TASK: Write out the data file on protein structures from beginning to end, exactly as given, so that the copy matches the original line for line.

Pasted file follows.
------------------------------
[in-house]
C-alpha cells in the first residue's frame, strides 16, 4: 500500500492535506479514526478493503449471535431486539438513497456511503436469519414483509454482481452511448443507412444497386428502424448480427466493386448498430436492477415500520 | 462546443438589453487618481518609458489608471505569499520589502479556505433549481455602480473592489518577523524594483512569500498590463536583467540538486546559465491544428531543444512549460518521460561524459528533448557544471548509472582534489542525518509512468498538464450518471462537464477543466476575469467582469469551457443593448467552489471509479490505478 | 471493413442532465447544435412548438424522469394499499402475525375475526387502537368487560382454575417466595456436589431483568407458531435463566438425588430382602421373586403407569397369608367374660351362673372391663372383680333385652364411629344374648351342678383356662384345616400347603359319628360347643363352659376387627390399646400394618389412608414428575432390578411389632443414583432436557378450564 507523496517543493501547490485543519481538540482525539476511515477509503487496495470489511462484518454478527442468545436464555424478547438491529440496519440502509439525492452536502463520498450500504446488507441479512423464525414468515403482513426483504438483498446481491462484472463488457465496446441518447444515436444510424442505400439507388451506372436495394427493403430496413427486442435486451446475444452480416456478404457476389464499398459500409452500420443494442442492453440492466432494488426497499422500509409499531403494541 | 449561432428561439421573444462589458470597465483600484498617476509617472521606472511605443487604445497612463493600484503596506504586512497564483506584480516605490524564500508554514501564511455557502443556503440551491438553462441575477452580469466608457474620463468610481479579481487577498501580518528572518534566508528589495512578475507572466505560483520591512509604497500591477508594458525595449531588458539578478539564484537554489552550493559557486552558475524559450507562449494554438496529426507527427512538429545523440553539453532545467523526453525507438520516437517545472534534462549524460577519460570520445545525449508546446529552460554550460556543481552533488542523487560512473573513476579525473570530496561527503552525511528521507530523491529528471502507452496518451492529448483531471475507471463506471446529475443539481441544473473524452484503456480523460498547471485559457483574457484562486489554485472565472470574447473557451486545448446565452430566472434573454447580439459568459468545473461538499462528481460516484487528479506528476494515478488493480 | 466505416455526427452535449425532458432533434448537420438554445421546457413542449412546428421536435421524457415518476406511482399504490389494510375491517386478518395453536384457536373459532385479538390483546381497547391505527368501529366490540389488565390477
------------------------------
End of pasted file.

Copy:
[in-house]
C-alpha cells in the first residue's frame, strides 16, 4: 500500500492535506479514526478493503449471535431486539438513497456511503436469519414483509454482481452511448443507412444497386428502424448480427466493386448498430436492477415500520 | 462546443438589453487618481518609458489608471505569499520589502479556505433549481455602480473592489518577523524594483512569500498590463536583467540538486546559465491544428531543444512549460518521460561524459528533448557544471548509472582534489542525518509512468498538464450518471462537464477543466476575469467582469469551457443593448467552489471509479490505478 | 471493413442532465447544435412548438424522469394499499402475525375475526387502537368487560382454575417466595456436589431483568407458531435463566438425588430382602421373586403407569397369608367374660351362673372391663372383680333385652364411629344374648351342678383356662384345616400347603359319628360347643363352659376387627390399646400394618389412608414428575432390578411389632443414583432436557378450564 507523496517543493501547490485543519481538540482525539476511515477509503487496495470489511462484518454478527442468545436464555424478547438491529440496519440502509439525492452536502463520498450500504446488507441479512423464525414468515403482513426483504438483498446481491462484472463488457465496446441518447444515436444510424442505400439507388451506372436495394427493403430496413427486442435486451446475444452480416456478404457476389464499398459500409452500420443494442442492453440492466432494488426497499422500509409499531403494541 | 449561432428561439421573444462589458470597465483600484498617476509617472521606472511605443487604445497612463493600484503596506504586512497564483506584480516605490524564500508554514501564511455557502443556503440551491438553462441575477452580469466608457474620463468610481479579481487577498501580518528572518534566508528589495512578475507572466505560483520591512509604497500591477508594458525595449531588458539578478539564484537554489552550493559557486552558475524559450507562449494554438496529426507527427512538429545523440553539453532545467523526453525507438520516437517545472534534462549524460577519460570520445545525449508546446529552460554550460556543481552533488542523487560512473573513476579525473570530496561527503552525511528521507530523491529528471502507452496518451492529448483531471475507471463506471446529475443539481441544473473524452484503456480523460498547471485559457483574457484562486489554485472565472470574447473557451486545448446565452430566472434573454447580439459568459468545473461538499462528481460516484487528479506528476494515478488493480 | 466505416455526427452535449425532458432533434448537420438554445421546457413542449412546428421536435421524457415518476406511482399504490389494510375491517386478518395453536384457536373459532385479538390483546381497547391505527368501529366490540389488565390477